Apr 04, 2012

Why has patent litigation become such an epidemic?

It seems like every day there is another lawsuit filed alleging patent infringement. Yahoo sues Facebook, Facebook sues Yahoo, Samsung sues Apple, Apple sues Samsung, and on and on. It isn't only in the US, it is around the world. Of course there have always been patent dispute, but it seems that the frequency and potential impact of the litigation has grown to a new level. It could affect users as well as the companies. For example, Samsung tried to get the courts to ban sales of the iPad or iPhone in the Netherlands. That didn't succeed, but it could have. Have tech companies become more litigious, or am I just noticing it more?

Money, money, money.

These lawsuits potentially involve vast sums of money and intellectual property rights. So you will see them continue. There's just too much cash on the line for companies to fail to defend their patents and intellectual property rights.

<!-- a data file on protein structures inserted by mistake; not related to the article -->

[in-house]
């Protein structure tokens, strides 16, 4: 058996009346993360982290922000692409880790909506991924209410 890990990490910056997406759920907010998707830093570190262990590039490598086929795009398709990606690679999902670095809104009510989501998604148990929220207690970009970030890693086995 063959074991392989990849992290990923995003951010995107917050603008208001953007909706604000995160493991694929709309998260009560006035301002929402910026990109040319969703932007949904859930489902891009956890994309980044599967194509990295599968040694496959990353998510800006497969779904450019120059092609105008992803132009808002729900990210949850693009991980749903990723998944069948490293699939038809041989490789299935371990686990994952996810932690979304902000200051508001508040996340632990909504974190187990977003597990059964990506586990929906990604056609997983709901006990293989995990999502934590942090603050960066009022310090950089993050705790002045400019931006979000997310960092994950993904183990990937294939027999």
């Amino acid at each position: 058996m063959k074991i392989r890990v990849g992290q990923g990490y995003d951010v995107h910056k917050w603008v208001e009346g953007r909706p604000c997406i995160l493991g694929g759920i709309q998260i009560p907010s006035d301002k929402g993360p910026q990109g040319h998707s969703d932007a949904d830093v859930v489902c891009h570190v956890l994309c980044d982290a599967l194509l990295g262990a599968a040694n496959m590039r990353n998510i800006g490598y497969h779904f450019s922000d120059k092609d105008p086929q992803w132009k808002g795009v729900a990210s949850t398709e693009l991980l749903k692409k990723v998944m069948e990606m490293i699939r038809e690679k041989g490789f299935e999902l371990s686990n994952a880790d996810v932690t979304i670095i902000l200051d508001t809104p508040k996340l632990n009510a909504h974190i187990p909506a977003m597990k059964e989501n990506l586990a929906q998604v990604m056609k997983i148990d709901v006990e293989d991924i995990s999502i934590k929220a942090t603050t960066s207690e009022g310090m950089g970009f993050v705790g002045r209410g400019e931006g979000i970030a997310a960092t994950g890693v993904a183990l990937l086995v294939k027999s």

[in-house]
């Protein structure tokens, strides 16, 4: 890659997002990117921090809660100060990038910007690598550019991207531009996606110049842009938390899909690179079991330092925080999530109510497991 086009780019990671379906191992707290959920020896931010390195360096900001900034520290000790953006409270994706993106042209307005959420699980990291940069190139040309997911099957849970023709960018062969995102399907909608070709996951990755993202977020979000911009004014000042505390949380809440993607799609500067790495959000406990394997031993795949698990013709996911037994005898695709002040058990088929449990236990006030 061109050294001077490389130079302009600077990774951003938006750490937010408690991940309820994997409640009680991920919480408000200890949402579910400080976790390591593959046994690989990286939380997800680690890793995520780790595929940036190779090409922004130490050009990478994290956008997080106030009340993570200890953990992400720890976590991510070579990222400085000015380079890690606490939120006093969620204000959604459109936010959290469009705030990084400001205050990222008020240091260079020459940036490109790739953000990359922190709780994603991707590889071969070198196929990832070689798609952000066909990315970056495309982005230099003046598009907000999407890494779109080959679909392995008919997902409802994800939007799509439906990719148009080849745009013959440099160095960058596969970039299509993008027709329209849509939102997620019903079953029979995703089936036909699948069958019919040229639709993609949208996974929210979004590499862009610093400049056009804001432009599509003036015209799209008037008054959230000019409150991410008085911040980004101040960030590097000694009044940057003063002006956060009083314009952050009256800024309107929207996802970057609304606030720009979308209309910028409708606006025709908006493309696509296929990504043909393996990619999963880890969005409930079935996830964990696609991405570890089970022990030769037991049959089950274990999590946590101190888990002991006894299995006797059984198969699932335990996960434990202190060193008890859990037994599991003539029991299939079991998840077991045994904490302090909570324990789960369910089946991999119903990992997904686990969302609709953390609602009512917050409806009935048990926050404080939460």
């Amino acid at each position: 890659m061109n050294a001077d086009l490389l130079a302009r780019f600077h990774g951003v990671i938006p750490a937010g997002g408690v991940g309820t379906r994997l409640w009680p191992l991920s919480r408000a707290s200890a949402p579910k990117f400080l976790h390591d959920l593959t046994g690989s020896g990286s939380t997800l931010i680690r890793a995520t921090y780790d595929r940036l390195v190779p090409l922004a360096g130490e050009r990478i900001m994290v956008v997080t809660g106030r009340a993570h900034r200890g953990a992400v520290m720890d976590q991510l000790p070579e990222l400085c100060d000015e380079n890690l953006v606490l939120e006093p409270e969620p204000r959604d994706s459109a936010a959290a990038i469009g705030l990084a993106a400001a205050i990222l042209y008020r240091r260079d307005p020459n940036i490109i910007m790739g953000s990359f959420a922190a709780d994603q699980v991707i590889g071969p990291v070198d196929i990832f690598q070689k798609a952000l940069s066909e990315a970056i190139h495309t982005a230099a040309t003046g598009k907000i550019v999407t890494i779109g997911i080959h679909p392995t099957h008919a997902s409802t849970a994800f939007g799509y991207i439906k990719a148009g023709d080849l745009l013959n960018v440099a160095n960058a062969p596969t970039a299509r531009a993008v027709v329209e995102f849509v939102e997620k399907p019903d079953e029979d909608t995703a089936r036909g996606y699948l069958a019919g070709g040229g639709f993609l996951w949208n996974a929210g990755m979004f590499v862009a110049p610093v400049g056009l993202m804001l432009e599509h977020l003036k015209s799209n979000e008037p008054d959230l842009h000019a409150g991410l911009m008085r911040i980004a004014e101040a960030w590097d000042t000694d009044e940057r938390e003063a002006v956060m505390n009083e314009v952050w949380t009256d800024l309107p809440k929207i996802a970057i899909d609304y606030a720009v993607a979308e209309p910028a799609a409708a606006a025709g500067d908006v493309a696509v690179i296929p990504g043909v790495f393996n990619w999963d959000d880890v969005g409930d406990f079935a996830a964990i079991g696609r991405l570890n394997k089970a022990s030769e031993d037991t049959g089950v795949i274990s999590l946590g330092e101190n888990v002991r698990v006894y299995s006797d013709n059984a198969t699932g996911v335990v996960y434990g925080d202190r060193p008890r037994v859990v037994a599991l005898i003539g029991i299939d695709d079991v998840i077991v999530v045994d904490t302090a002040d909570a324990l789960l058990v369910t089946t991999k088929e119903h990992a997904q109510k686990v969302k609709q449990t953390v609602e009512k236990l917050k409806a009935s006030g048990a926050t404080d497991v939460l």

Plus there are tons of bloodsucking lawyers who are quite happy to take the millions in fees to represent these companies. Never underestimate the greed of lawyers.

When you look at the financial numbers involved, I think the motivation becomes clear.  If Samsung could have gotten Apple products banned from sale in the Netherlands, how many millions would that have been worth.  Or if a company succeeds in showing a competitor is using its patented technology in a product, it can demand a fee for every single example sold.  Think about getting a $15 payment for every iPhone sold - that would add up pretty quickly.  I think another problem is that little thing called independent invention.  Just like the development and design of bows and arrows was essentially mirrored all over the world despite physical isolation of human populations, it stand to reason that different companies whose employees often share educational background - Go Cardinal! - would sometimes determine similar solutions to similar problems.  All it takes then for litigation to start is for someone to say, "Hey, they stole our idea!" Sometimes, of course, that will actually be the case. To paraphrase Steve Jobs (who stole the phrase from Pablo Picasso); good programmers copy, great programmers steal.   

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